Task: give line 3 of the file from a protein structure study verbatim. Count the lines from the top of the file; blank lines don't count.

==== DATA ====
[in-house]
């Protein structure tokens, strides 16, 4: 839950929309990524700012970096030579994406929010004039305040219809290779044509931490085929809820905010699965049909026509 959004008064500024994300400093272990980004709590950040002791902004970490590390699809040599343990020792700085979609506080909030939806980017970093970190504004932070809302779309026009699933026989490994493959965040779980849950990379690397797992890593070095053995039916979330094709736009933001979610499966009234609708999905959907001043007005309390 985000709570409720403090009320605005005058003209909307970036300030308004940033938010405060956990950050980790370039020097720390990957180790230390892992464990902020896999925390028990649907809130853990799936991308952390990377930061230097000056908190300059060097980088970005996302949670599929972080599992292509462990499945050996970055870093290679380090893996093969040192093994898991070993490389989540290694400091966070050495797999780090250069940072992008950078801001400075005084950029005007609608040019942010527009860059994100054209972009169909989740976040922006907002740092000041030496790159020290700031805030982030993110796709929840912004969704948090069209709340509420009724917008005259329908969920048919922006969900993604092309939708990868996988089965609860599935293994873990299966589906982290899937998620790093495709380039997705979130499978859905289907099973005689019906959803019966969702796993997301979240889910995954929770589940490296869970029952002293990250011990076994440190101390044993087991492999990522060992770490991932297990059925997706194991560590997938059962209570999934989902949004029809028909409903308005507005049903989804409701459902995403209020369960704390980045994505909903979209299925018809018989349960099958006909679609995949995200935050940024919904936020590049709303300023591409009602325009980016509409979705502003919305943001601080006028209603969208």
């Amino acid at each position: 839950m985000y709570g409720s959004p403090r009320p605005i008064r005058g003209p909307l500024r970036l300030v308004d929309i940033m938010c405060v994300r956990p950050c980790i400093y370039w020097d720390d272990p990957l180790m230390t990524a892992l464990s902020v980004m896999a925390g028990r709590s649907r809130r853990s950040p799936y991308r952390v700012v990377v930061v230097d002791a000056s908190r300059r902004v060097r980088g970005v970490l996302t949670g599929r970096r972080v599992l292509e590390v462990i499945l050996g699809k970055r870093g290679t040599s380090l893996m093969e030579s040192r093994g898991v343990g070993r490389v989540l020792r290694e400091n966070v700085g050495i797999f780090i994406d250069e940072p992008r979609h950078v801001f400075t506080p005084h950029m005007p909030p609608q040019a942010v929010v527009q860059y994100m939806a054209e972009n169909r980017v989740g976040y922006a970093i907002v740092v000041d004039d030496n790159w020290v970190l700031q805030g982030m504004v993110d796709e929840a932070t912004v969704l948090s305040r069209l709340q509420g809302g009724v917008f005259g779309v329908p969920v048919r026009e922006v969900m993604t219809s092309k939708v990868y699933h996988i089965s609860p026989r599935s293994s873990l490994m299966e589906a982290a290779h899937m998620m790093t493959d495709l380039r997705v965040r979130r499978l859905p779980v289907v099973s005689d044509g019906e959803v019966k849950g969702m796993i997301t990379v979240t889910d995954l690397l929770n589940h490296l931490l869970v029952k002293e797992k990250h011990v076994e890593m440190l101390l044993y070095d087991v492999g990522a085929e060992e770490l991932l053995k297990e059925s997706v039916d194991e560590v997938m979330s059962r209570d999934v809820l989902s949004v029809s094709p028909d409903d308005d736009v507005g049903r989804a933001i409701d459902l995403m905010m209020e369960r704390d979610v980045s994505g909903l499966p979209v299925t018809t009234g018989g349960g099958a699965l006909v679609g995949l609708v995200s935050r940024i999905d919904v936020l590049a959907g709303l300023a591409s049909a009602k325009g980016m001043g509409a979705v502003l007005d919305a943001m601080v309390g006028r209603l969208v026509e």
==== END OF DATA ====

């Amino acid at each position: 839950m985000y709570g409720s959004p403090r009320p605005i008064r005058g003209p909307l500024r970036l300030v308004d929309i940033m938010c405060v994300r956990p950050c980790i400093y370039w020097d720390d272990p990957l180790m230390t990524a892992l464990s902020v980004m896999a925390g028990r709590s649907r809130r853990s950040p799936y991308r952390v700012v990377v930061v230097d002791a000056s908190r300059r902004v060097r980088g970005v970490l996302t949670g599929r970096r972080v599992l292509e590390v462990i499945l050996g699809k970055r870093g290679t040599s380090l893996m093969e030579s040192r093994g898991v343990g070993r490389v989540l020792r290694e400091n966070v700085g050495i797999f780090i994406d250069e940072p992008r979609h950078v801001f400075t506080p005084h950029m005007p909030p609608q040019a942010v929010v527009q860059y994100m939806a054209e972009n169909r980017v989740g976040y922006a970093i907002v740092v000041d004039d030496n790159w020290v970190l700031q805030g982030m504004v993110d796709e929840a932070t912004v969704l948090s305040r069209l709340q509420g809302g009724v917008f005259g779309v329908p969920v048919r026009e922006v969900m993604t219809s092309k939708v990868y699933h996988i089965s609860p026989r599935s293994s873990l490994m299966e589906a982290a290779h899937m998620m790093t493959d495709l380039r997705v965040r979130r499978l859905p779980v289907v099973s005689d044509g019906e959803v019966k849950g969702m796993i997301t990379v979240t889910d995954l690397l929770n589940h490296l931490l869970v029952k002293e797992k990250h011990v076994e890593m440190l101390l044993y070095d087991v492999g990522a085929e060992e770490l991932l053995k297990e059925s997706v039916d194991e560590v997938m979330s059962r209570d999934v809820l989902s949004v029809s094709p028909d409903d308005d736009v507005g049903r989804a933001i409701d459902l995403m905010m209020e369960r704390d979610v980045s994505g909903l499966p979209v299925t018809t009234g018989g349960g099958a699965l006909v679609g995949l609708v995200s935050r940024i999905d919904v936020l590049a959907g709303l300023a591409s049909a009602k325009g980016m001043g509409a979705v502003l007005d919305a943001m601080v309390g006028r209603l969208v026509e």